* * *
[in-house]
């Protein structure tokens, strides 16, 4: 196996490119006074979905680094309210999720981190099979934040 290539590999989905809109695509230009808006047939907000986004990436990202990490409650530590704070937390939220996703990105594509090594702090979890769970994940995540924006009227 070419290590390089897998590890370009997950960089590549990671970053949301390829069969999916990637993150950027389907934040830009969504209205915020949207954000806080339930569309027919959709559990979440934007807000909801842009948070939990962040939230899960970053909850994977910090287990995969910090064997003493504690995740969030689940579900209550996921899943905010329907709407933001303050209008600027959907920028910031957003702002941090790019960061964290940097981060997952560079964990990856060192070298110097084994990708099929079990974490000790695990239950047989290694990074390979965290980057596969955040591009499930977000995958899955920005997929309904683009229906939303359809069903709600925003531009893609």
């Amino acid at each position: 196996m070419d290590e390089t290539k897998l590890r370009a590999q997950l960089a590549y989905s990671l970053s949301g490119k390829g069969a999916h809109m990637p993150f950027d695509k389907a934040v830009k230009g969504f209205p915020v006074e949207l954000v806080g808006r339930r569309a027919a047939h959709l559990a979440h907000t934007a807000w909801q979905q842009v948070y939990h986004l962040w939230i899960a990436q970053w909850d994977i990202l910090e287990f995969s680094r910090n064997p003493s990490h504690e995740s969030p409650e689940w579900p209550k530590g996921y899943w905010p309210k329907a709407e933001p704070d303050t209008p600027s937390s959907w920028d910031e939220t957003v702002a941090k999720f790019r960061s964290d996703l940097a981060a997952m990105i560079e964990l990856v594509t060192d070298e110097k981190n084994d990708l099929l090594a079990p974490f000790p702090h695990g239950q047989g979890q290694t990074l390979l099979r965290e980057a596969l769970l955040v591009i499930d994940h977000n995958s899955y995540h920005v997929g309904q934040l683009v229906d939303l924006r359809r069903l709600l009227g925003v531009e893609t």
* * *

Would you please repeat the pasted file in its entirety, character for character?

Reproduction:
[in-house]
């Protein structure tokens, strides 16, 4: 196996490119006074979905680094309210999720981190099979934040 290539590999989905809109695509230009808006047939907000986004990436990202990490409650530590704070937390939220996703990105594509090594702090979890769970994940995540924006009227 070419290590390089897998590890370009997950960089590549990671970053949301390829069969999916990637993150950027389907934040830009969504209205915020949207954000806080339930569309027919959709559990979440934007807000909801842009948070939990962040939230899960970053909850994977910090287990995969910090064997003493504690995740969030689940579900209550996921899943905010329907709407933001303050209008600027959907920028910031957003702002941090790019960061964290940097981060997952560079964990990856060192070298110097084994990708099929079990974490000790695990239950047989290694990074390979965290980057596969955040591009499930977000995958899955920005997929309904683009229906939303359809069903709600925003531009893609």
């Amino acid at each position: 196996m070419d290590e390089t290539k897998l590890r370009a590999q997950l960089a590549y989905s990671l970053s949301g490119k390829g069969a999916h809109m990637p993150f950027d695509k389907a934040v830009k230009g969504f209205p915020v006074e949207l954000v806080g808006r339930r569309a027919a047939h959709l559990a979440h907000t934007a807000w909801q979905q842009v948070y939990h986004l962040w939230i899960a990436q970053w909850d994977i990202l910090e287990f995969s680094r910090n064997p003493s990490h504690e995740s969030p409650e689940w579900p209550k530590g996921y899943w905010p309210k329907a709407e933001p704070d303050t209008p600027s937390s959907w920028d910031e939220t957003v702002a941090k999720f790019r960061s964290d996703l940097a981060a997952m990105i560079e964990l990856v594509t060192d070298e110097k981190n084994d990708l099929l090594a079990p974490f000790p702090h695990g239950q047989g979890q290694t990074l390979l099979r965290e980057a596969l769970l955040v591009i499930d994940h977000n995958s899955y995540h920005v997929g309904q934040l683009v229906d939303l924006r359809r069903l709600l009227g925003v531009e893609t």